Horne recommends a two-pronged defense against malware. The first is to use a combination of network best practices to keep data secure. Next, is to ensure that compromised assets cannot leave the network.

Malware has become a commodity easily purchased over the internet, he says. This malware can be customized for a specific target so that it can bypass security protections. Companies must ensure that they have layered defenses and do not rely just on their firewalls or anti-virus software, Horne says. Defensive approaches, such as segregating mission-critical systems on protected virtual LANs (VLANs) or simply keeping some systems physically separated from the corporate network, can prevent access to certain machines if the network is attacked. Additionally, network managers can remove the ability for PCs in a network to talk directly to each other, requiring all file-sharing to instead be done via servers that can be better protected. By barring peer-to-peer communications, Horne says, a number of exploits can be stopped in their tracks.

Most important, however, security and network managers must stop unauthorized data from being sent off the network. This is more complicated, he says, because exploits can use innocuous coding holes to transfer data out.

If the network infrastructure was not built with security embedded into the underlying technology, then additional defenses will have to be tacked on to make up for the deficiencies, he says. One such weakness is allowing users to turn off automatic updates. While some users might have a valid reason for stopping updates, most employees need to have these updates turned on, even if they do cause a performance hit on their systems, Horne adds.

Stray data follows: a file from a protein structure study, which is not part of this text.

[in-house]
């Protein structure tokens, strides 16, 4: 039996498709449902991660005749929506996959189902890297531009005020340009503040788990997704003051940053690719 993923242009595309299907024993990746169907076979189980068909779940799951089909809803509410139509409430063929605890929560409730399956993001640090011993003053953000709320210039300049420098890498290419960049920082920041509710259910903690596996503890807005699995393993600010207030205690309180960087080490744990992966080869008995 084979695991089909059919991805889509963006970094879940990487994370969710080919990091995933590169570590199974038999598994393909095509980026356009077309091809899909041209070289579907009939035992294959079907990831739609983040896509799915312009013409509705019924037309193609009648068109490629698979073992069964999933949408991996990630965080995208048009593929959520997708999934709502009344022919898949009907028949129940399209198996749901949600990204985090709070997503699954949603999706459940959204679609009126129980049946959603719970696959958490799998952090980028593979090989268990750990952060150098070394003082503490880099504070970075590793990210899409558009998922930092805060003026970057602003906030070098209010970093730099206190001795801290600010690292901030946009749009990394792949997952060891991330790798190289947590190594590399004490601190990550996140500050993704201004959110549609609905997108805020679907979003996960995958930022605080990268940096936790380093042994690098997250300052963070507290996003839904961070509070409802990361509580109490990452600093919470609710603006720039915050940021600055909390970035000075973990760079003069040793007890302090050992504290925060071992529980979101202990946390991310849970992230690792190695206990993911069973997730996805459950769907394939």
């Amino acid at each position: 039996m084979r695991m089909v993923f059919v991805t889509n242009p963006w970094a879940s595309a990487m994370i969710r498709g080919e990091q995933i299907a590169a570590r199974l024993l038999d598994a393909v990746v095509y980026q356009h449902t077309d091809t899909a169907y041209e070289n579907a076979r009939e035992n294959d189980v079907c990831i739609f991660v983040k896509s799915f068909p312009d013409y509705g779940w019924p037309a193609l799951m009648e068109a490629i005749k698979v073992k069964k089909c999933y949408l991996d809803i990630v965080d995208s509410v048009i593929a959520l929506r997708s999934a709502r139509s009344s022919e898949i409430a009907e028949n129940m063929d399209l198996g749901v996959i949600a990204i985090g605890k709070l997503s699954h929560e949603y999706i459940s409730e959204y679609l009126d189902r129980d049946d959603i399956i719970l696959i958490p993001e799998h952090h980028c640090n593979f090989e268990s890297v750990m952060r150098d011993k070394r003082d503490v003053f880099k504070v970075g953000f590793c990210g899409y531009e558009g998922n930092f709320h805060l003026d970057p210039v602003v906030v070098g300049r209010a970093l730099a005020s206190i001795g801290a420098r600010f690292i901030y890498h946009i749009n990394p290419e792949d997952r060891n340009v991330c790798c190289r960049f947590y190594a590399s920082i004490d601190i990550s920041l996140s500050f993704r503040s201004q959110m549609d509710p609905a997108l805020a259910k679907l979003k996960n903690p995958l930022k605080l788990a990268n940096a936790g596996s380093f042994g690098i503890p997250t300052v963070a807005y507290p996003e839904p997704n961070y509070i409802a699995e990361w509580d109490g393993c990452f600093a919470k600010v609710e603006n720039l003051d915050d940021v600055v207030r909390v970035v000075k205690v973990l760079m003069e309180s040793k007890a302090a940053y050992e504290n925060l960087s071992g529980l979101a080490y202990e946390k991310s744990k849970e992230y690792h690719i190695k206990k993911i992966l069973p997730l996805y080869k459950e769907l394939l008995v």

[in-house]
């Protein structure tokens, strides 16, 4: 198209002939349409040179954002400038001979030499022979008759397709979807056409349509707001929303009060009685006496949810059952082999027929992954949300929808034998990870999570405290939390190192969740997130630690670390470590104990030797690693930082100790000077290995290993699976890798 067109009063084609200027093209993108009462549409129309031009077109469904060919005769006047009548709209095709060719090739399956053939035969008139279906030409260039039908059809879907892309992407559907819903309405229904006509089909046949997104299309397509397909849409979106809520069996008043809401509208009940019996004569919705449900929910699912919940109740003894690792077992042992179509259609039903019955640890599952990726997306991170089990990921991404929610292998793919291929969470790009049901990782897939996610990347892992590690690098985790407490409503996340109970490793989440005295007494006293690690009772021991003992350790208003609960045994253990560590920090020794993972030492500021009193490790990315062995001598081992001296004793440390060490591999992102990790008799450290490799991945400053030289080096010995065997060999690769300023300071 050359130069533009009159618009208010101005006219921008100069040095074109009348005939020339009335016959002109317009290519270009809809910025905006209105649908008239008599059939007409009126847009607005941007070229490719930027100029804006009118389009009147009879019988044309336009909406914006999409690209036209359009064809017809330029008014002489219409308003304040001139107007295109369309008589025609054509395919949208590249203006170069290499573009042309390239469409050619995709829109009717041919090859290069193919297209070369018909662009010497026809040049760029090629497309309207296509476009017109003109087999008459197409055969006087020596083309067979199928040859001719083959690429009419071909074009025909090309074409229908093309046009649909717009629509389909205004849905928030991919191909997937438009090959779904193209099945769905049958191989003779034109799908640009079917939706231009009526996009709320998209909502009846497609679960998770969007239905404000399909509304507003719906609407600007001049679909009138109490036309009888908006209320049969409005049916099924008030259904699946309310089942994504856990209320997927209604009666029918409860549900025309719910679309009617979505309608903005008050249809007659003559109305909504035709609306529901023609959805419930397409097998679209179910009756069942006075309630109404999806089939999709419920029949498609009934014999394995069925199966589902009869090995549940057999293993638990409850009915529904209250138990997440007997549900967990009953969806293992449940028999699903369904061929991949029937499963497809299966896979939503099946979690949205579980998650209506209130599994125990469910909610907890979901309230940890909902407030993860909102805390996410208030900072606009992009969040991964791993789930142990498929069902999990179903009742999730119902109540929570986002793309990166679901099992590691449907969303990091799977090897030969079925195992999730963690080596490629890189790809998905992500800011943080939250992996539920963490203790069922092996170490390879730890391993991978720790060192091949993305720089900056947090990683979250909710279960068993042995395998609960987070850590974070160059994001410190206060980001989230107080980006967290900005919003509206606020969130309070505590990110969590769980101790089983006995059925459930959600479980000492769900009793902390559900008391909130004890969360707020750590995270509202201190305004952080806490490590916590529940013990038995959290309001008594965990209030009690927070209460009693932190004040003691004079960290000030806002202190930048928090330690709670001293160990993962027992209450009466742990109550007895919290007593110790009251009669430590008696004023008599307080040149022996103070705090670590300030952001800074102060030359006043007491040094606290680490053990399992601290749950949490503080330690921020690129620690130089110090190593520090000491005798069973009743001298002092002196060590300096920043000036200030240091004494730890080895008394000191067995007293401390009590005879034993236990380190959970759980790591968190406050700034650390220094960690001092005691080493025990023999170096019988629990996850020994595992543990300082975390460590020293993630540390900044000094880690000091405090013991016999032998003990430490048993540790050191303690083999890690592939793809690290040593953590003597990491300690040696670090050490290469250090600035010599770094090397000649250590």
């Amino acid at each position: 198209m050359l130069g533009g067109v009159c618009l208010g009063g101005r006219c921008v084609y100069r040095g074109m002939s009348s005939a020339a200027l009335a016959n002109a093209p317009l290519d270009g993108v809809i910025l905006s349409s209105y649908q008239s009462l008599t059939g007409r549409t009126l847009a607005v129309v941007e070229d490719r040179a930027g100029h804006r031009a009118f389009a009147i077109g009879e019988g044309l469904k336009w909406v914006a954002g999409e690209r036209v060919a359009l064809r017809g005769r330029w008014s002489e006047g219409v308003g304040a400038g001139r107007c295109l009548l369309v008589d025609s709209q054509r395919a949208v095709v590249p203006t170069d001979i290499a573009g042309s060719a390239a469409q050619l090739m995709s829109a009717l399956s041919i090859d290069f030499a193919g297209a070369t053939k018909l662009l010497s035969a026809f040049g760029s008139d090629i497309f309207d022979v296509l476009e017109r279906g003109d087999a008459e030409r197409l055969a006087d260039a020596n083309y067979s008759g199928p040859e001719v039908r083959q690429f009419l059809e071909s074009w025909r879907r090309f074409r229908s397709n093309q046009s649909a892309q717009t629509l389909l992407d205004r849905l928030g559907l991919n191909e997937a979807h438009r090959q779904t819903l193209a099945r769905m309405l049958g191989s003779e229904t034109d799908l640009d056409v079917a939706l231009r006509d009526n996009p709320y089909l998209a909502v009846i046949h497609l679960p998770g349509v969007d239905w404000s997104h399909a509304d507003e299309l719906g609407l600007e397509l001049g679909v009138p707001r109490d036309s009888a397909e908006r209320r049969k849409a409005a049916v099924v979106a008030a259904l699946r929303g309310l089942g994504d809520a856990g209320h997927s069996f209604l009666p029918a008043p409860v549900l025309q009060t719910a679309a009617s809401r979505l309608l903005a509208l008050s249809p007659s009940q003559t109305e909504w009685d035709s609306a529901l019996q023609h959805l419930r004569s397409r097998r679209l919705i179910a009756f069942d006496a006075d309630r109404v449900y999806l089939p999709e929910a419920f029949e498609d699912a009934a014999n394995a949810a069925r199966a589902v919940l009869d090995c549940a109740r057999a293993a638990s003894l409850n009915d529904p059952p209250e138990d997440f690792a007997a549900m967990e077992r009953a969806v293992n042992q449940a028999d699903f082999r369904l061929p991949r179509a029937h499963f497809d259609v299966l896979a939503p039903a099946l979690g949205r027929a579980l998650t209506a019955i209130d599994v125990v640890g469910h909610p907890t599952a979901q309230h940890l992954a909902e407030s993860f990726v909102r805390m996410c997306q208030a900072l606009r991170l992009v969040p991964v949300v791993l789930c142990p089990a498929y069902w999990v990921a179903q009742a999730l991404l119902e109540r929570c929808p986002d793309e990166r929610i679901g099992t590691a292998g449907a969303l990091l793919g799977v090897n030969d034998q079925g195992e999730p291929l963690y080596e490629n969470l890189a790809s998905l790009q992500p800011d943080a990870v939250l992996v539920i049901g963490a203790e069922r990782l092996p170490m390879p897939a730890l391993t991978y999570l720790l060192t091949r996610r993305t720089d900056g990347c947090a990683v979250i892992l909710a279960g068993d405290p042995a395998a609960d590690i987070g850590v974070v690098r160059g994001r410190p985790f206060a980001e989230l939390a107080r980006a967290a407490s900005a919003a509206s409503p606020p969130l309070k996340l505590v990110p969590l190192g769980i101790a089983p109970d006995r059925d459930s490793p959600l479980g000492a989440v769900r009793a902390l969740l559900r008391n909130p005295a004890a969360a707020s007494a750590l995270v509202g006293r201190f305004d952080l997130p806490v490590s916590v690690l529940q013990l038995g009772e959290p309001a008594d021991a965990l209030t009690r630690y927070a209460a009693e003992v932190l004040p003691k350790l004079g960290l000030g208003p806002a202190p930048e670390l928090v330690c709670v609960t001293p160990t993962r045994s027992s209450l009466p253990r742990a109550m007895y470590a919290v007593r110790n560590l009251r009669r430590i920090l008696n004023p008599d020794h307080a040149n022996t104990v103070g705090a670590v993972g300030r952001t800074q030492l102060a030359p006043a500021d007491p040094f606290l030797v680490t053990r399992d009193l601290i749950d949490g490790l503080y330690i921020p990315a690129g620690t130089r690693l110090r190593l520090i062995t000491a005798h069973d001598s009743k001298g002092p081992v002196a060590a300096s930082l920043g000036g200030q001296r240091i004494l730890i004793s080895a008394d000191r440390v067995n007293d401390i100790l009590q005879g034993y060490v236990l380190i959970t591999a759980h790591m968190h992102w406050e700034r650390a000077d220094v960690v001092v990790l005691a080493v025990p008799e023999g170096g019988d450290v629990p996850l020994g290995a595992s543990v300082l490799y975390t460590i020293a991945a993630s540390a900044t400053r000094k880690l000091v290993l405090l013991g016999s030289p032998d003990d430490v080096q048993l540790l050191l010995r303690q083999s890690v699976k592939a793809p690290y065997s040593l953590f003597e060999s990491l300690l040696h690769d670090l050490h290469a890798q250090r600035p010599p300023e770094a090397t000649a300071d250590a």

Proprietary software and Windows service packs also need to be updated on a regular basis, but for these applications a process is necessary to ensure that the upgrades do not crash the existing applications. Sometimes, he says, this process can take up to a year, depending on the type of update and the requirements of the network. Despite these delays, Horne says, major updates must be tested before they are installed. “You have to have a vetting process,” he says, “not an elimination process.”

Steep rise in attacks

Peter Morin, leader of the threat avoidance and incident response team at Bell Aliant in Halifax, Nova Scotia, says the number of attacks he sees on the Canadian telecommunications system has increased significantly during the past seven years and particularly in the past two years. He agrees that it is critical for companies to lock down their networks so that compromised data cannot be sent back to criminals’ command-and-control servers.